TIPS FROM DR. L.E. WOLOVITZ (my fav home visit pediatrician!)
Summer Safety – having fun outdoors while protecting your little one from the sun and mosquitos!
– dress appropriately: for peak mosquito hours try light weight, light colored long sleeves and pants- avoid floral or brightly printed sleeveless shirts and shorts. For swim time, go ahead and get your little one used to splashing around in a hat and rash guard.
– For the non-mobile children who will be in a car seat or stroller outside, you can get a fitted mosquito net. This is great, especially in children under 2 months that you will not be able to use bug spray on. Most strollers and car seats will come with a shade to protect the little ones from direct sun. Use these as well as choosing the shady spots to help keep your child cool and comfortable.
– See below about which spray to choose but for all of them- spray on top of clothes and exposed skin (not under clothes), do not spray on their face or hands but rather spray it on your hands and gently rub it on their face and the tops of their hands and wrists. DEET has been around since the 50s and is the best studied and researched repellant. It is extraordinarily effective and has been approved for use in children above two months old by the American Academy of Pediatrics and the Centers for Disease Control. DEET is available in multiple concentrations. You can select any concentration 30% or below for children based on how long you will be outside. You only want to apply this once per day- so make sure you are using a high enough concentration that you will not have to reapply. DEET toxicity is associated with inappropriate use of the insecticide by over application or ingestion or chronic use. You can prevent accidental ingestions or over applications by keeping the bug spray in a locked cabinet and not allowing children to apply it themselves. Picardin is another popular, well studied repellant in popular products like Avon’s “Skin so soft”. The American Academy of Pediatrics recommends 5-10% concentration applied once daily to children above 6 months. Oil of lemon eucalyptus (OLE) and PMD (the synthetic version) appear to be effective but are not well studied and the EPA does not recommend their use in children under three.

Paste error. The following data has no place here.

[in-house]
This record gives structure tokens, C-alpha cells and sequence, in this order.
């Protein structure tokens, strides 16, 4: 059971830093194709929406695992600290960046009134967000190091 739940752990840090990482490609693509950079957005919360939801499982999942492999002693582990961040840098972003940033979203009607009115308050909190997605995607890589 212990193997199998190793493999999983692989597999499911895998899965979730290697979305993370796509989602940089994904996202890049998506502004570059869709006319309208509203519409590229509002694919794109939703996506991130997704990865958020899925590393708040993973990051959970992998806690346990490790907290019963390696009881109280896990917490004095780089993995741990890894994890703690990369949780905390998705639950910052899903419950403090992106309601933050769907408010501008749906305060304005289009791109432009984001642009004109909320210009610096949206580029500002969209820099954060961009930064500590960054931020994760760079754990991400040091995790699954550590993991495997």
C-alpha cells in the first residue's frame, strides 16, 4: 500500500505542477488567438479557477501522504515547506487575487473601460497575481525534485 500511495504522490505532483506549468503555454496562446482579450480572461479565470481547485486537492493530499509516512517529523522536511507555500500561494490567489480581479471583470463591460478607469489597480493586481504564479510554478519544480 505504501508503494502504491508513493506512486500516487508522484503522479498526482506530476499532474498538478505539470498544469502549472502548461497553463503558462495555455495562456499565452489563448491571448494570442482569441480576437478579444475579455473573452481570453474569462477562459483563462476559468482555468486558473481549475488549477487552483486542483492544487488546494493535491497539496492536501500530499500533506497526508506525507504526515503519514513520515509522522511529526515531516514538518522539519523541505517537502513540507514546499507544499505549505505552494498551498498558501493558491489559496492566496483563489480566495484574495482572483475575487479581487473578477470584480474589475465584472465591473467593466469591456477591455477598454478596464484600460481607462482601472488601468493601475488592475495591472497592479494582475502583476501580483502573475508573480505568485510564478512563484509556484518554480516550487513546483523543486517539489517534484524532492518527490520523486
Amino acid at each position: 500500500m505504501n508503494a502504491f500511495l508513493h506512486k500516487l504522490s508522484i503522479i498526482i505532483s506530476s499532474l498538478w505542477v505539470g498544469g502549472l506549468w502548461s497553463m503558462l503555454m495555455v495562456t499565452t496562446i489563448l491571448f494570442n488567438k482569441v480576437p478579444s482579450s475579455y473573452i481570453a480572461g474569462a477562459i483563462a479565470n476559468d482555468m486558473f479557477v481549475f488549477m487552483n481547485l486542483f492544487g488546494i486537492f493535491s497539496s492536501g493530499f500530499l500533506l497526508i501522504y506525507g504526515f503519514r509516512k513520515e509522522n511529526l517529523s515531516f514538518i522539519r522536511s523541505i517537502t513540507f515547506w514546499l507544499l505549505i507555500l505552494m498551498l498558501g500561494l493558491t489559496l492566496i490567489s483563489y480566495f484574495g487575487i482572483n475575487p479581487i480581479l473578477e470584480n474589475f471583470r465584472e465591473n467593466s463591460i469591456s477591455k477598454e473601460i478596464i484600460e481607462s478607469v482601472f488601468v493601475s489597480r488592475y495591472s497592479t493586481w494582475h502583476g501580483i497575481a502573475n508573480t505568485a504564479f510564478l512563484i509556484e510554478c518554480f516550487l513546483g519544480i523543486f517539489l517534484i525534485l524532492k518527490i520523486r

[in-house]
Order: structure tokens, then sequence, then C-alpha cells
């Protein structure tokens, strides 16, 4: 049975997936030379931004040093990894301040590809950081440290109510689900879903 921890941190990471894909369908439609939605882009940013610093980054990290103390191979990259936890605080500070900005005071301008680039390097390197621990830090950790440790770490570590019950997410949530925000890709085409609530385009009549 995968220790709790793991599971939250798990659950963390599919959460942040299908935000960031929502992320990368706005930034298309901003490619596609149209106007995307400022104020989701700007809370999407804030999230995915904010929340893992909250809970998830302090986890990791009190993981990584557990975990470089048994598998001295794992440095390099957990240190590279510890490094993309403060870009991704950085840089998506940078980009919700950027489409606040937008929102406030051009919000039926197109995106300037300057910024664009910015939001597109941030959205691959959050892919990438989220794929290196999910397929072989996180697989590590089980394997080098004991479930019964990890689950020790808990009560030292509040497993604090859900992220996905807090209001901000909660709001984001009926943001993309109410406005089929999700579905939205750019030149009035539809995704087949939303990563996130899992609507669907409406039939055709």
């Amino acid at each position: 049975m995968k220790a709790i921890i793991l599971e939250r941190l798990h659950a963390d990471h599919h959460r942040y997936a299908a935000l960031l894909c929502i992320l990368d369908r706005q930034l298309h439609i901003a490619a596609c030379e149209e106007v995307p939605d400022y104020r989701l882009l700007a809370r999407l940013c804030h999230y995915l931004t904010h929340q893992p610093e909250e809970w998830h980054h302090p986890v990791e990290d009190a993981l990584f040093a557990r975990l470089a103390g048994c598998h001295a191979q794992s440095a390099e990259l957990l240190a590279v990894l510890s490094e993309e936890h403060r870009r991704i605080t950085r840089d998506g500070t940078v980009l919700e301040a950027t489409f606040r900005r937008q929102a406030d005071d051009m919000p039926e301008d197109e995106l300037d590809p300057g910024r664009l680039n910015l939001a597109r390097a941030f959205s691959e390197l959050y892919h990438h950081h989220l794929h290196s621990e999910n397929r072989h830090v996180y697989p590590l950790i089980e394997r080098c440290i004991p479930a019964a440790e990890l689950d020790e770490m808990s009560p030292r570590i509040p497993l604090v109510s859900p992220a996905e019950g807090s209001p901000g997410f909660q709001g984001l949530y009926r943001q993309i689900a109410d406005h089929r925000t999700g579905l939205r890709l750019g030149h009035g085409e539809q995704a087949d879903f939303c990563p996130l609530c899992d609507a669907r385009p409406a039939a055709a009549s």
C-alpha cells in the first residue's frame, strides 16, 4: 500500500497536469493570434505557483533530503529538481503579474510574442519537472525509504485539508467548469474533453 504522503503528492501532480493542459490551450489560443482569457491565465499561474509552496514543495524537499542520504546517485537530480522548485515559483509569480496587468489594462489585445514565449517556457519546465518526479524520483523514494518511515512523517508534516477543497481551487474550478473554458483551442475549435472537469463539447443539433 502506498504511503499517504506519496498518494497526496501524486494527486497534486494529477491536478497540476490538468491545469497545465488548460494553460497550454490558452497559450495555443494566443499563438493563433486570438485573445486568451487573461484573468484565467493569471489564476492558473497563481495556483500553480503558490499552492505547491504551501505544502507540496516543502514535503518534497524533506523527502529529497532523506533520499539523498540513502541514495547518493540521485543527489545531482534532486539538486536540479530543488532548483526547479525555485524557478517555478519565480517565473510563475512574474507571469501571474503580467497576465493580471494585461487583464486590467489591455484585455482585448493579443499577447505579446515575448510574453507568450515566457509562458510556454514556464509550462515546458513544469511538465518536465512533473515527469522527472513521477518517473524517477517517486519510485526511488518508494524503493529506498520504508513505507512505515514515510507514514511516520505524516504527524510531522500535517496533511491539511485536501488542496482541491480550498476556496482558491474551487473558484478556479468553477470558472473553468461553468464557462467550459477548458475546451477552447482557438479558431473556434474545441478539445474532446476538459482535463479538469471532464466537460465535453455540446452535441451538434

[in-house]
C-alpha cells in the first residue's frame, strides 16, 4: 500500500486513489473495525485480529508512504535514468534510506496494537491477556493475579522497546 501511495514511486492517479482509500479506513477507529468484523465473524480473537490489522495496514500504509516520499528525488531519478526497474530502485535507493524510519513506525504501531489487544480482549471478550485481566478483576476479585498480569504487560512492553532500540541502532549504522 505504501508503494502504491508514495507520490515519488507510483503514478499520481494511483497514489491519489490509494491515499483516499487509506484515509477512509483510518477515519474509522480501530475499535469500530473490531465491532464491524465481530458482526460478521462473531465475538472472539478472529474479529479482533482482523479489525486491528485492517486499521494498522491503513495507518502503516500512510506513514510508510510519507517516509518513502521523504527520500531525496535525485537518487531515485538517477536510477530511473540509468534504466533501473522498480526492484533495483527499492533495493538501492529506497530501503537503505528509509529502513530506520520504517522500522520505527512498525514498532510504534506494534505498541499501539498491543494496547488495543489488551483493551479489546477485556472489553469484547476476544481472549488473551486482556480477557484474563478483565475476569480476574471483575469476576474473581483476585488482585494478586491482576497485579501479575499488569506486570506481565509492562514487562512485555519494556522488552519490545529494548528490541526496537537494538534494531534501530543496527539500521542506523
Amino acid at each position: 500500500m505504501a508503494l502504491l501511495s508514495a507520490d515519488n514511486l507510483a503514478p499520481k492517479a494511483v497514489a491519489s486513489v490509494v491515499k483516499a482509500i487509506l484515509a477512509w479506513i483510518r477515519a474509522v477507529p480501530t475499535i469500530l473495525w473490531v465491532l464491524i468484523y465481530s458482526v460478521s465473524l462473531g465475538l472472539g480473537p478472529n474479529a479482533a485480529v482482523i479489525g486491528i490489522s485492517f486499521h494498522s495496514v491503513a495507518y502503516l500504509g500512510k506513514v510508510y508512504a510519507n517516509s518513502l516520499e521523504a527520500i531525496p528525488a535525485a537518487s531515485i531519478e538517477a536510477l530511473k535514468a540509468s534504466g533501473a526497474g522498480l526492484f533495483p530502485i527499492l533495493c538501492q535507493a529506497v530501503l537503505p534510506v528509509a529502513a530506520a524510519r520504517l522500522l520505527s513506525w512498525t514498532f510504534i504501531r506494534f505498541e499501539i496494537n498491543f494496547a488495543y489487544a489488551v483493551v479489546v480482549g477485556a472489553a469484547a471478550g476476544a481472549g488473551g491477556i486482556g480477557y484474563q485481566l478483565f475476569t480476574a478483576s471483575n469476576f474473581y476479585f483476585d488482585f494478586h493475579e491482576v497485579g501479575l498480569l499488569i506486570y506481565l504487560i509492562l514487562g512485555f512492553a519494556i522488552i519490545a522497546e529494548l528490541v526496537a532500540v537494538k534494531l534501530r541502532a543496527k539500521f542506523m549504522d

– If you are also going to be applying sunscreen and insect repellant, apply the sunscreen first and avoid combo sunscreen/insecticide products. Use mineral sunscreens that contain zinc and/ or titanium. Choose creams not sprays or powders. Avoid sunscreens that contain vitamin A (retinol) or oxybenzone. Read more at the Environmental Working Group’s website: http://www.ewg.org/2013sunscreen/best-sunscreens/best-beach-sport-sunscreens/
– Keep your outdoor space clean. Drain all standing water and keep grass short to minimize mosquito breeding grounds.
– After playing outside its time for a bath or shower to get the bug spray off and throw the clothes in the laundry. Use fragrance free soap and detergent to make your children smell less desirable to the mosquitos.